Iconic gay mag Butt magazine returns after a decade-long hiatus

Butt magazine has made a comeback for its 30th issue, returning ten years after its last print issue in December 2011.
So why relaunch now? “The early days of the pandemic sparked a lot of conversations – DMs and email from friends and fans of Butt about the desire for its return,” says Butt magazine’s Andrew Pasquier.  “Butt’s surprise rebirth this spring begins a new conversation focused on cross-community solidarity and sexual freedom,” Jonkers and van Bennekom add in a statement. “While queer visibility may be at an all-time high, Butt’s candid intergenerational dialogues about contemporary life and love have been sorely missing these past ten years.” 

Butt magazine, spread, image courtesy of Stack
Butt magazine spread, image courtesy of Stack

The new issue has been designed by van Bennekom alongside Rogier Delfos. The design looks broadly the same as its much-loved predecessor: as Pasquier puts it, it’s “still pink and fits in your hand. It’s still about sex.”
The new 100-page mag has been launched thanks to a partnership with Italian luxury fashion house Bottega Veneta, which is the sole advertiser in the new issue, and which held a pre-launch, three-day installation event for Butt at the Palais de Tokyo in Paris. Bottega Veneta’s signature triangle emblem also features the word ’30’ to demarcate the magazine’s 30th issue. Following the 30th issue, Butt will return biannually.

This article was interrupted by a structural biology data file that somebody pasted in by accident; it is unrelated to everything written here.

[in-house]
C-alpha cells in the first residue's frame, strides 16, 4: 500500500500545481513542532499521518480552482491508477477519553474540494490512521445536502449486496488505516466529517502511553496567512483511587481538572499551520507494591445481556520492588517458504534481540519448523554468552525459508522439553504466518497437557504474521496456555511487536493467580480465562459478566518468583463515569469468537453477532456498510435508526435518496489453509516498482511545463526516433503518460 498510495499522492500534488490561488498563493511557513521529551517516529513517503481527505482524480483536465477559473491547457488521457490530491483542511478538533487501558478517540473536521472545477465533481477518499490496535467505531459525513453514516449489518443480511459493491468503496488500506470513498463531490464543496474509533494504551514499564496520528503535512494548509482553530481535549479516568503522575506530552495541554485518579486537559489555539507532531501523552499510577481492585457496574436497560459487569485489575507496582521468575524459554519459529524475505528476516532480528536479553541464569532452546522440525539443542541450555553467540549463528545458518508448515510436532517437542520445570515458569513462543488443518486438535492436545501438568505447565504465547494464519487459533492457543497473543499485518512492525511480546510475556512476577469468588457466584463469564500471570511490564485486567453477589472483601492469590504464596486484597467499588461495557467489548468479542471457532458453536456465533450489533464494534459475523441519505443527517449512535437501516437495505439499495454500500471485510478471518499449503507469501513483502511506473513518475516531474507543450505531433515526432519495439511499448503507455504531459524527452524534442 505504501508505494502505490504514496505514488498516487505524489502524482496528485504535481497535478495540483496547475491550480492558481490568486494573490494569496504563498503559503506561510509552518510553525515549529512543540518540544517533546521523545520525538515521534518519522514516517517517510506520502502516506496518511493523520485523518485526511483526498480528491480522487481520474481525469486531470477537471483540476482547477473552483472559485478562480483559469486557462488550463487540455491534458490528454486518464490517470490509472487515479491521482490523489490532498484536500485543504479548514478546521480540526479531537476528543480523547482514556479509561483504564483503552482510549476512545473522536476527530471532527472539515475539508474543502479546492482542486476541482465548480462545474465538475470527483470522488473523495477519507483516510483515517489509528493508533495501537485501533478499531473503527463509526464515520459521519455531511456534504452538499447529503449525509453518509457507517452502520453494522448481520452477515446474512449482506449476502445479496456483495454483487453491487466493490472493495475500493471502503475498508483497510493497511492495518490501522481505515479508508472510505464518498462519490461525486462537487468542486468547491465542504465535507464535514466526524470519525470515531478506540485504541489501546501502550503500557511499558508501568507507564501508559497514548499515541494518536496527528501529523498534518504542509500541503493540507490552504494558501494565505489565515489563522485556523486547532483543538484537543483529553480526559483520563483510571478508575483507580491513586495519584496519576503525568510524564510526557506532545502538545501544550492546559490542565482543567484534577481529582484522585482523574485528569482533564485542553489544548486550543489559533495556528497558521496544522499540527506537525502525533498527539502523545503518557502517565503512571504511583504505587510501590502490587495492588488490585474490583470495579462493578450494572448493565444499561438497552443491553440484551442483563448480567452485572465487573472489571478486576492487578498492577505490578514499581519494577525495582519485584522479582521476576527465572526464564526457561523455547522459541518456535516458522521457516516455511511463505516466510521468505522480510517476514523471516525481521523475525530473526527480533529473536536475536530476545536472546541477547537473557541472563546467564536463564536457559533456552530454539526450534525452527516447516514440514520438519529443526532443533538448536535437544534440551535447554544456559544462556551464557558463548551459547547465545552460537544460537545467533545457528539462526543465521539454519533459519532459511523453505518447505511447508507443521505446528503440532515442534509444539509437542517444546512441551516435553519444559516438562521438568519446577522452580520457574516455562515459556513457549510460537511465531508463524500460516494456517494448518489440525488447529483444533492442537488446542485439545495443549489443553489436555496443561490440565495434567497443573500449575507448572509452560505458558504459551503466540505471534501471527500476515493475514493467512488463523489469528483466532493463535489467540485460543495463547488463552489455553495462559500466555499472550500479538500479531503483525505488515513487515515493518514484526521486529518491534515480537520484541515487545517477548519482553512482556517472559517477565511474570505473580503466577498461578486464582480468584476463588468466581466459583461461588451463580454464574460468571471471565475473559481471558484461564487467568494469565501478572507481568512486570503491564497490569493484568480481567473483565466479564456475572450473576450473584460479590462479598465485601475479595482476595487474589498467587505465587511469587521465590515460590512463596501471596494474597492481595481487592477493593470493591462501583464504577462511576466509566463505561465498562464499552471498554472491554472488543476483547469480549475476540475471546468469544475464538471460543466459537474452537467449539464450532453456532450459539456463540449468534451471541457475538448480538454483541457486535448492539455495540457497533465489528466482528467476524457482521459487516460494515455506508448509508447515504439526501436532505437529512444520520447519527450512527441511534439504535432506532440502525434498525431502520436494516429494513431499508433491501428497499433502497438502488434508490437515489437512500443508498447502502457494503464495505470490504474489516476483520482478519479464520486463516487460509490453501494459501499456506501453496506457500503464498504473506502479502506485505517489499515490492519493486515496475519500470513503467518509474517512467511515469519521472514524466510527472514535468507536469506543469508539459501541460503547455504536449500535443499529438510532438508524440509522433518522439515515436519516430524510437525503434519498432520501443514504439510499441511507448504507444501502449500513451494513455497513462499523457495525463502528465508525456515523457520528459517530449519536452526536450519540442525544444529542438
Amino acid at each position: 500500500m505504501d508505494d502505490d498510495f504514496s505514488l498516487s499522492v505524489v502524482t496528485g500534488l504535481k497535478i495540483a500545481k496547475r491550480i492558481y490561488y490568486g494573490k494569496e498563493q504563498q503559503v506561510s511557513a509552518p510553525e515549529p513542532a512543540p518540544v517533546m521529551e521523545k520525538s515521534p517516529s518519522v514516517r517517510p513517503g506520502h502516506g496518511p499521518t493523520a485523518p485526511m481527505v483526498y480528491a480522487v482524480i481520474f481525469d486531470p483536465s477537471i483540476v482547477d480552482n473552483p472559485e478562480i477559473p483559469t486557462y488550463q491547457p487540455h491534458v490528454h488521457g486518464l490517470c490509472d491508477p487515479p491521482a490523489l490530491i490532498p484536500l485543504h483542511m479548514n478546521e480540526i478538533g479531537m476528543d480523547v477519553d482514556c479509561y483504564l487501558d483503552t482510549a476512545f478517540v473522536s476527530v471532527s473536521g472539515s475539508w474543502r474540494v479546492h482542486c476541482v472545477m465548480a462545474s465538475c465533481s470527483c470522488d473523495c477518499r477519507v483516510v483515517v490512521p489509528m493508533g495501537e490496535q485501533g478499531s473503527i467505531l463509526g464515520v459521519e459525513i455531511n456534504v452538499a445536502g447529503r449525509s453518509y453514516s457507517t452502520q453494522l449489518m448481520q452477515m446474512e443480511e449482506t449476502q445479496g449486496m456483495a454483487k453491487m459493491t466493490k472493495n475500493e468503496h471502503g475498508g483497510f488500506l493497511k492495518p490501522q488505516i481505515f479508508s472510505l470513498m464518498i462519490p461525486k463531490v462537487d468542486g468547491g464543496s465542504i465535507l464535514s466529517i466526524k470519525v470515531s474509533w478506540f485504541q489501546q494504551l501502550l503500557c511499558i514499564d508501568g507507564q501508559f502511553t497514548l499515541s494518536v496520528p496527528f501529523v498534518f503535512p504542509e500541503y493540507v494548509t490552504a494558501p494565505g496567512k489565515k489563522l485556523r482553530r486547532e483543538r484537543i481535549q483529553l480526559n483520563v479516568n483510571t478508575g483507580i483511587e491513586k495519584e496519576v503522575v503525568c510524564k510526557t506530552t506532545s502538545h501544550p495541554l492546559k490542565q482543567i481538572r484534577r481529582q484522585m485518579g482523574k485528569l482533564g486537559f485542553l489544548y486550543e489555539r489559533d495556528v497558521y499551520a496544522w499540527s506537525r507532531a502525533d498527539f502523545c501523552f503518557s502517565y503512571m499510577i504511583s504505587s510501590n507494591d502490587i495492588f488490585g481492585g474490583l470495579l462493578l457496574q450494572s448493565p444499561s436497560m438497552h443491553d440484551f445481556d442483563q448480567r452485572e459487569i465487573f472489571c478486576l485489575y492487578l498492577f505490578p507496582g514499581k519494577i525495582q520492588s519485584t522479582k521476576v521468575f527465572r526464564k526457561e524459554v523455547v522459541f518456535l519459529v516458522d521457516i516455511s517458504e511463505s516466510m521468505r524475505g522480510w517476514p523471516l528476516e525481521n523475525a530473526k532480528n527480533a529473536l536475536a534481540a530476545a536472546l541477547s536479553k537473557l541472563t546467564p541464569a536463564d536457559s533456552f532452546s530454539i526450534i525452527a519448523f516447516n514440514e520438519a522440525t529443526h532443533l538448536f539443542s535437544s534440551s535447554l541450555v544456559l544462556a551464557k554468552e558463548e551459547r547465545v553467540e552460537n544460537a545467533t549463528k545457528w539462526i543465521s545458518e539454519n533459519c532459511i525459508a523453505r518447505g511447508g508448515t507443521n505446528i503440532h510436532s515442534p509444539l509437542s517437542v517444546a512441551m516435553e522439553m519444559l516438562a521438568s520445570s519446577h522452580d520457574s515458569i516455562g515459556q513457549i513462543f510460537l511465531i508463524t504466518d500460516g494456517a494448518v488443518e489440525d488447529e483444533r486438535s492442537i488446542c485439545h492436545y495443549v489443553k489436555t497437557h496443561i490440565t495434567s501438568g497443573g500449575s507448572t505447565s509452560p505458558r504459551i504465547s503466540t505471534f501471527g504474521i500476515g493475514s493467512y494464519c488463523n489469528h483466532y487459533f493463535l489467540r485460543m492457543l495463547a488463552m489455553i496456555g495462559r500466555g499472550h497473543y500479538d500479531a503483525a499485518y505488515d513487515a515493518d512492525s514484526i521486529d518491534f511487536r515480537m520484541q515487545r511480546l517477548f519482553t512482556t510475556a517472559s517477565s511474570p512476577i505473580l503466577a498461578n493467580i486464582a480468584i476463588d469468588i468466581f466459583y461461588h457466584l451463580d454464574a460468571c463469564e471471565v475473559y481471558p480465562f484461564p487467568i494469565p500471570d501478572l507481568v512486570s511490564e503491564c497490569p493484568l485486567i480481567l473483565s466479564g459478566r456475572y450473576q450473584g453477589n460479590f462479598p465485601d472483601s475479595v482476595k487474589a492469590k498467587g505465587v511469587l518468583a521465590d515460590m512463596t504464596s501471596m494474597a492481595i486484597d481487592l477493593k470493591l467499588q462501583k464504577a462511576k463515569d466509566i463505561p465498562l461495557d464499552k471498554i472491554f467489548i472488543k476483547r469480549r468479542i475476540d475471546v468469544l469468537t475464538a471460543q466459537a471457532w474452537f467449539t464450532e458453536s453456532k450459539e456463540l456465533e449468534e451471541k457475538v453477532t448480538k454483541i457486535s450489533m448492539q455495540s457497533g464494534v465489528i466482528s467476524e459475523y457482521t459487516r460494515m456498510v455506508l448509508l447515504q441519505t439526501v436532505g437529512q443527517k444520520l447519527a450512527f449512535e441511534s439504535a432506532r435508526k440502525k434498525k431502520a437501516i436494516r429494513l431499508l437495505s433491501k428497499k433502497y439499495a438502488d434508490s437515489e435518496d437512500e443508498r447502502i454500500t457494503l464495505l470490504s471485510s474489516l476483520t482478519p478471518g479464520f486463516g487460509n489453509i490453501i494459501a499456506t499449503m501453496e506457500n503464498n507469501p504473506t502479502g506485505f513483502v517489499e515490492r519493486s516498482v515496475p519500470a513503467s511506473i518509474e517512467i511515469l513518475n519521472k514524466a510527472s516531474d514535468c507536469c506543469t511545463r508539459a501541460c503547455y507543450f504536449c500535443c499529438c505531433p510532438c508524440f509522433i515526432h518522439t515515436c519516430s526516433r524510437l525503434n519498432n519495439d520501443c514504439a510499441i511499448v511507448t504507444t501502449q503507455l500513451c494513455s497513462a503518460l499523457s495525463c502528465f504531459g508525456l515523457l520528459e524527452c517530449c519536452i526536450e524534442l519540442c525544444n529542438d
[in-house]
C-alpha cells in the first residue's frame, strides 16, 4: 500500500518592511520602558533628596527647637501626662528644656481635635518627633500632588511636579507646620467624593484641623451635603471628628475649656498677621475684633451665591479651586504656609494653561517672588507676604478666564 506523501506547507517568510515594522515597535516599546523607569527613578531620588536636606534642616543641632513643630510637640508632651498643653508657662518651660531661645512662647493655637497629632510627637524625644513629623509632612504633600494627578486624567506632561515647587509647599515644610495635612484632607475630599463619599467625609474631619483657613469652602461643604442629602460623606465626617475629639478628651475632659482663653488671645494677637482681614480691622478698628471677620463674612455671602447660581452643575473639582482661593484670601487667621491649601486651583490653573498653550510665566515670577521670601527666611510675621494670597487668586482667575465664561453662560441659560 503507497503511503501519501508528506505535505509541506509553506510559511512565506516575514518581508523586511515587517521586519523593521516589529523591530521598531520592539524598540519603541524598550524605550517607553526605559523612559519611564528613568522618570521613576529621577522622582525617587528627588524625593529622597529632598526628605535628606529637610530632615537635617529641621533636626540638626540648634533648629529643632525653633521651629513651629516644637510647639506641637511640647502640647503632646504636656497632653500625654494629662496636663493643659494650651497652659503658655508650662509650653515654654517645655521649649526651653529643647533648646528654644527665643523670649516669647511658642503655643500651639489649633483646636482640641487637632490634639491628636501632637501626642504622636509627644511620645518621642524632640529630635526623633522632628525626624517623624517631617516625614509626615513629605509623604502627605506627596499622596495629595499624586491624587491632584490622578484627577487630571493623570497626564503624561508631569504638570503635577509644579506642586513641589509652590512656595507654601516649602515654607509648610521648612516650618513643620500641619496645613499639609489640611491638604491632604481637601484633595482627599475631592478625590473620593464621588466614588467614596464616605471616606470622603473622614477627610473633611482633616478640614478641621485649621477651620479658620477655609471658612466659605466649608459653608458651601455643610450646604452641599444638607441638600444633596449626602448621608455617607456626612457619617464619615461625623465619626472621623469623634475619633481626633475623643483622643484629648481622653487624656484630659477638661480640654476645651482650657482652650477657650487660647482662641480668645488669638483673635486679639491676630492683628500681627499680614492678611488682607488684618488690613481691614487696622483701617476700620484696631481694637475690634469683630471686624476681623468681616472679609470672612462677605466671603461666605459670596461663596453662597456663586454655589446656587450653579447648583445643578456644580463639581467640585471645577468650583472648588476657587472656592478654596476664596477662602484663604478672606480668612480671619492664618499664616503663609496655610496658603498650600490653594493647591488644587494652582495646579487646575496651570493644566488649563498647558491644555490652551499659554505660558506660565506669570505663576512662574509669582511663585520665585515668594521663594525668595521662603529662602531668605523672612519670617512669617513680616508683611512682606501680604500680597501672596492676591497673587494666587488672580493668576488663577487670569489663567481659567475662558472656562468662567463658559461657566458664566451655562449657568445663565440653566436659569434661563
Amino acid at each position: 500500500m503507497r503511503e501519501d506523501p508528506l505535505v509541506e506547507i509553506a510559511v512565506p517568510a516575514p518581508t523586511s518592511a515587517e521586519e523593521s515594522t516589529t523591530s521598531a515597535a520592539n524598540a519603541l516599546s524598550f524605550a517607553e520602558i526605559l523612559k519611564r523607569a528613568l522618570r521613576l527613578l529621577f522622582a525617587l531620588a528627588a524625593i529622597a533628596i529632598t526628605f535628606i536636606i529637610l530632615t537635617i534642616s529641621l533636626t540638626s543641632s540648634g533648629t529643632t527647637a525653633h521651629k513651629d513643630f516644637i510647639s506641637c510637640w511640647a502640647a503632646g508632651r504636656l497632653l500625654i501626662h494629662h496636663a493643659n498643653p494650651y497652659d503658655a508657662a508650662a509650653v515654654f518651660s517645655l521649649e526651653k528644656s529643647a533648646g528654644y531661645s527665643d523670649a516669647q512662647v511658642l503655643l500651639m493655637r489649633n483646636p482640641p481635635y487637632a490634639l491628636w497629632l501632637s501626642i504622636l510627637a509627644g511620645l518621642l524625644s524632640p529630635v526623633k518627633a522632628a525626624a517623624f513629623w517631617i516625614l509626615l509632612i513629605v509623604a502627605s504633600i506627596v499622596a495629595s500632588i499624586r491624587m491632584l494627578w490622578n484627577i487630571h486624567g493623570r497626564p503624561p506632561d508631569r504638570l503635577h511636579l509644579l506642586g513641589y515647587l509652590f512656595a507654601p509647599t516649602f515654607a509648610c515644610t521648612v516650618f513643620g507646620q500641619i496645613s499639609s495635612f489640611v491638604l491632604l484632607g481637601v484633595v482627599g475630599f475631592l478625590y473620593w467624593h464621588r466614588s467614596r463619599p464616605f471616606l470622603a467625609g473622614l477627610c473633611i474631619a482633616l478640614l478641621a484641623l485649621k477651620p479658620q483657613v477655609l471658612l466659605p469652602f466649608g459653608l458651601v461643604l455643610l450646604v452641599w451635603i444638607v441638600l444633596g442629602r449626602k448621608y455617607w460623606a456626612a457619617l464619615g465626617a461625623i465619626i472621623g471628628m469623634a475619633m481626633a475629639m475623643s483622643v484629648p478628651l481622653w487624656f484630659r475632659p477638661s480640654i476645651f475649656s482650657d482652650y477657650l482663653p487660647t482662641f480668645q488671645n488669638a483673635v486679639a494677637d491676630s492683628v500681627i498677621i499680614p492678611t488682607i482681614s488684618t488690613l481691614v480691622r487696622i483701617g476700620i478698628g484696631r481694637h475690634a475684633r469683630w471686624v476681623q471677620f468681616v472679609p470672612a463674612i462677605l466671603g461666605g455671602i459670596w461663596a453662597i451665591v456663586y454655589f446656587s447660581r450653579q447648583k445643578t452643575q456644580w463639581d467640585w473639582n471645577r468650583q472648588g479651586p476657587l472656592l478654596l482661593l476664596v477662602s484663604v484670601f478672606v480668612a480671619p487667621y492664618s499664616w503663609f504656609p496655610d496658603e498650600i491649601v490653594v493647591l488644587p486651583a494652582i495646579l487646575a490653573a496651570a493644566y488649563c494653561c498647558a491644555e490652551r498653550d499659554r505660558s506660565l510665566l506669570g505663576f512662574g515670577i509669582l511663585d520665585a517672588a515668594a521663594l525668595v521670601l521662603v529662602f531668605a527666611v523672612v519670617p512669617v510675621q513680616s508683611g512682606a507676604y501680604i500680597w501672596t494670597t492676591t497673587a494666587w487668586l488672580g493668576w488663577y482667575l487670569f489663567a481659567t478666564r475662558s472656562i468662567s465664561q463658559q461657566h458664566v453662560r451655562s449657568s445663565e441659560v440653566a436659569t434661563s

The cover has been shot by Clifford Prince King and shows two men in bed, alongside coverlines in Butt’s distinct blocky font including ‘hung’, ‘fetish’, and ‘femme’.  Butt says that the publication addresses a “queer community in flux”, and among the subjects in the issue are photographer Sunil Gupta, porn star Billy Vega, and French actor Felix Maritaud. Pasquier adds that the team are “excited to be a platform for a more diverse, global mix of contributors and subjects including our trans and lesbian friends”. 
Butt was founded by Dutch journalist Gert Jonkers and art director Jop van Bennekom in 2001. It adopted a distinctly fleshy hue and featured minimalist designs (courtesy of van Bennekom) while offering up unabashedly candid interviews and bold, direct takes on gay life. Among its frequent collaborators was photographer Wolfgang Tillmans, who shot the cover for the debut issue, as well as going on to appear as a cover star.  buttmagazine.com

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